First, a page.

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Children's LiteratureBoardwalks, Miss America, crossing the Delaware—it must be New Jersey! Capstone's "Land and Liberty" series (about the 50 states, Puerto Rico, and Washington, D.C.) covers the usual topics— geography and climate, state history and government, the people and their culture—but the slender volumes offer an overview rather than an opportunity to delve into the differences that make each state unique. Maps are restricted to two, one showing cities, the other charting major geographical features. Since the text consists of short, declarative sentences, fluent readers may find it less than appealing; illustrations are mostly clear color photos, adequate, but not exciting. In this volume, the most interesting shows a Depression-era shantytown in industrial Paterson. Although New Jersey's massive industrialization is discussed, the author does not explore its effects (including the Newark race riots of 1967) or, on the other hand, the many historic villages and rural beauties of the state. Arts and artists, richly represented in New Jersey, are given one paragraph (whatever happened to Bruce Springsteen or Judy Blume?). Middle readers will enjoy a sidebar on Campbell's soup and, especially, a recipe for cranberry-oatmeal cookies made with New Jersey cranberries from the Pine Barrens. Special features include an Almanac (facts about the state), a short timeline, a glossary, and a bibliography, which, unfortunately, does not list works of fiction that might enrich understanding of the history and people of New Jersey. Compared to some others, the price of this series is modest, but so is its usefulness. 2004, Capstone, Ages 9 to 13.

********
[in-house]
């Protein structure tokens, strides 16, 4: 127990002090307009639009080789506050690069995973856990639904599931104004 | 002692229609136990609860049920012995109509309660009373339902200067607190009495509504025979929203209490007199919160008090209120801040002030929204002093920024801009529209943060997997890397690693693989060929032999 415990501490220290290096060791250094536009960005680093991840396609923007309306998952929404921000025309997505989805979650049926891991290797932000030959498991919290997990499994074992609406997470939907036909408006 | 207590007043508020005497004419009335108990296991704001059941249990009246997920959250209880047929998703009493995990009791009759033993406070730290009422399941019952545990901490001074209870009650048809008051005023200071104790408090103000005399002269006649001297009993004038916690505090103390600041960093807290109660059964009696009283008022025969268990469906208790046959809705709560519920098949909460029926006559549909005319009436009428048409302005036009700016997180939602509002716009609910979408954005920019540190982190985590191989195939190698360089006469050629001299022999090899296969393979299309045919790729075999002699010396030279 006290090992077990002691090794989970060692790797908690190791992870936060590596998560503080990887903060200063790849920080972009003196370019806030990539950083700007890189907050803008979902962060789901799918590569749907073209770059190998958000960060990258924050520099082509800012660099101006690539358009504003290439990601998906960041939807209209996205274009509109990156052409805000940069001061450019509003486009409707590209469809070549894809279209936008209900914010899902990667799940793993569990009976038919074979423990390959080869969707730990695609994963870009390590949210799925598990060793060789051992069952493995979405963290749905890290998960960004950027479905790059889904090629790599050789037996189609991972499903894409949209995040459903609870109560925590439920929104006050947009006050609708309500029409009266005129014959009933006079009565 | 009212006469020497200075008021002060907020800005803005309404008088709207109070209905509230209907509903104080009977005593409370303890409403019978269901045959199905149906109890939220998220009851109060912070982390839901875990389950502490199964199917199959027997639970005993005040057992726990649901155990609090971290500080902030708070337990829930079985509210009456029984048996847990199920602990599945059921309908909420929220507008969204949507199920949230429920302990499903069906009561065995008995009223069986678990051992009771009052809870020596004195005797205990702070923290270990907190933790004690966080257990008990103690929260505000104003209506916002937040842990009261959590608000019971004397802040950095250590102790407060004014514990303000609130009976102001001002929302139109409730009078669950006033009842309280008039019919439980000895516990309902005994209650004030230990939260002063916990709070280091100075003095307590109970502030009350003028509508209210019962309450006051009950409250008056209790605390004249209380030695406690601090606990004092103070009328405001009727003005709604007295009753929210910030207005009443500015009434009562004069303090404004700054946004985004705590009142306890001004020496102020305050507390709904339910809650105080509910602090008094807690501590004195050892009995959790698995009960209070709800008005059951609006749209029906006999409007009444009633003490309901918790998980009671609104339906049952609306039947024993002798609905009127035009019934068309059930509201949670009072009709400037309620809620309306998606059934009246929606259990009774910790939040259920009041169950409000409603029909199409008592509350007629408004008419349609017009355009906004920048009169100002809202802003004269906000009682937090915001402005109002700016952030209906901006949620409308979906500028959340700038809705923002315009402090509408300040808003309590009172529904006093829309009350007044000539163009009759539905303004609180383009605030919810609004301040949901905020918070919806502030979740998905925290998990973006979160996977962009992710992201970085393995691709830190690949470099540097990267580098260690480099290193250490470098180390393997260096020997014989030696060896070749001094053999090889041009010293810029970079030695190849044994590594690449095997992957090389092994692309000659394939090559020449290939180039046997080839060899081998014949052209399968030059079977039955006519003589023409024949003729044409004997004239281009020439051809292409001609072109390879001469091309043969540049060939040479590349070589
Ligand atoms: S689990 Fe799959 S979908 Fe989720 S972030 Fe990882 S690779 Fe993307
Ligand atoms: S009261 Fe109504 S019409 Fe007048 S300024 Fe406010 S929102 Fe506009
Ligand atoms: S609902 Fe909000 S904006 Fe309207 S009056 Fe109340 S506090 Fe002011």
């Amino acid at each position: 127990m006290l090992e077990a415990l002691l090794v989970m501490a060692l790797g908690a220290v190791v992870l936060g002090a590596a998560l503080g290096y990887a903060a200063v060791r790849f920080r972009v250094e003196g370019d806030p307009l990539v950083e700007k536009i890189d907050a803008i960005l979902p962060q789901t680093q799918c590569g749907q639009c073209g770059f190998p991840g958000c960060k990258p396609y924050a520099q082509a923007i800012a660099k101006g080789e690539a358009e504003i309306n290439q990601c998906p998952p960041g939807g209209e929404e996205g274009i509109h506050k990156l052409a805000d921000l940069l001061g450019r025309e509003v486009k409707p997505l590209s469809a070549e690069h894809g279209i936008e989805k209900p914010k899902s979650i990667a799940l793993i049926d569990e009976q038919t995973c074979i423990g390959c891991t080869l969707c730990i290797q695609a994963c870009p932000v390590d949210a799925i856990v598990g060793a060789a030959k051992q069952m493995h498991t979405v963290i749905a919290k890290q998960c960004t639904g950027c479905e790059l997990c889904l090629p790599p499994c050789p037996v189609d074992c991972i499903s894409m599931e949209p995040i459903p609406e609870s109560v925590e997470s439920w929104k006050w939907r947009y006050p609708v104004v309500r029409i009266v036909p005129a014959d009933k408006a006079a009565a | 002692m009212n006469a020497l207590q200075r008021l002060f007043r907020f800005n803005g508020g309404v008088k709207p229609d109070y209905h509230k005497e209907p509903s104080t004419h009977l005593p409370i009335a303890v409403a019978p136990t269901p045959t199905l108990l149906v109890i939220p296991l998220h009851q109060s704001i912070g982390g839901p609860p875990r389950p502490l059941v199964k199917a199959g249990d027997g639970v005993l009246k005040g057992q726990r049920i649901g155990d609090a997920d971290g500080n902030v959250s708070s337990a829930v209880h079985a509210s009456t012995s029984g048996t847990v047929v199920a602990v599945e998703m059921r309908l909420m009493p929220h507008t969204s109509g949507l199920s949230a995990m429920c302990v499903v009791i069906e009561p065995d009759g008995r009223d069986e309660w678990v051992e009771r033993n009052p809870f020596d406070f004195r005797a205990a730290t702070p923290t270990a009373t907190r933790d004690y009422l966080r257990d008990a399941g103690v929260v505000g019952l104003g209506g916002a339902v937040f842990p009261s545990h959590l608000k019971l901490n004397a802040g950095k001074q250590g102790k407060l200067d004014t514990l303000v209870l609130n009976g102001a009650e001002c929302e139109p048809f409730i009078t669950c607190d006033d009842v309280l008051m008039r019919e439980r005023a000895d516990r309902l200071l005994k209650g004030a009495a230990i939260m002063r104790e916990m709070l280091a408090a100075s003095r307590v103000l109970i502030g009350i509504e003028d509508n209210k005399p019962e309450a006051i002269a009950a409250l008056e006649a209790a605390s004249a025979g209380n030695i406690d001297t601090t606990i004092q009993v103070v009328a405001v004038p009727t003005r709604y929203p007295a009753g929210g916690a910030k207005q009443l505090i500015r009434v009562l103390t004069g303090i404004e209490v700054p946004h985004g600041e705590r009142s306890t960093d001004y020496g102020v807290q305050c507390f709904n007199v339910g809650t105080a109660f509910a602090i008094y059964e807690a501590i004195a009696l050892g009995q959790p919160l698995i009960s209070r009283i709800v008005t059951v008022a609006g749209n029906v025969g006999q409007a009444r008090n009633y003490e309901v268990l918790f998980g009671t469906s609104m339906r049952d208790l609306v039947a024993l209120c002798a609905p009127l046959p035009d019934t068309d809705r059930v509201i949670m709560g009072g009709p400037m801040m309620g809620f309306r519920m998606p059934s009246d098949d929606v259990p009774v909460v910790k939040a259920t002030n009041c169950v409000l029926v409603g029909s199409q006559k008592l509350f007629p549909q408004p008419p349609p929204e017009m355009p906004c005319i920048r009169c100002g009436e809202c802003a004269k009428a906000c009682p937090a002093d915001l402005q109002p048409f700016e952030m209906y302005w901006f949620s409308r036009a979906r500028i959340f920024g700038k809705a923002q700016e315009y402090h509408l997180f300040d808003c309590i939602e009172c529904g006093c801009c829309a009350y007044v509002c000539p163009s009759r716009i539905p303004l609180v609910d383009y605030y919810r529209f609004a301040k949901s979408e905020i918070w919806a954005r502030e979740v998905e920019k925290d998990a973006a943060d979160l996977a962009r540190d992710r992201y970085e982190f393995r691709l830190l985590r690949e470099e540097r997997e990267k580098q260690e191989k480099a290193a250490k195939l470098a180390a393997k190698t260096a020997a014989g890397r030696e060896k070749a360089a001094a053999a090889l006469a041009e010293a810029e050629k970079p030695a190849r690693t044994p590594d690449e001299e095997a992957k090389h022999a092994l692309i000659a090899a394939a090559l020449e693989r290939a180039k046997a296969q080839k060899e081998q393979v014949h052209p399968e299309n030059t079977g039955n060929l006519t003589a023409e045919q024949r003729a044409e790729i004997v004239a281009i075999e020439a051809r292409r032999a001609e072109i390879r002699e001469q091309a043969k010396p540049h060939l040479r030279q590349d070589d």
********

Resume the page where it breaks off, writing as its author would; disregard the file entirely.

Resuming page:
—Barbara L. Talcroft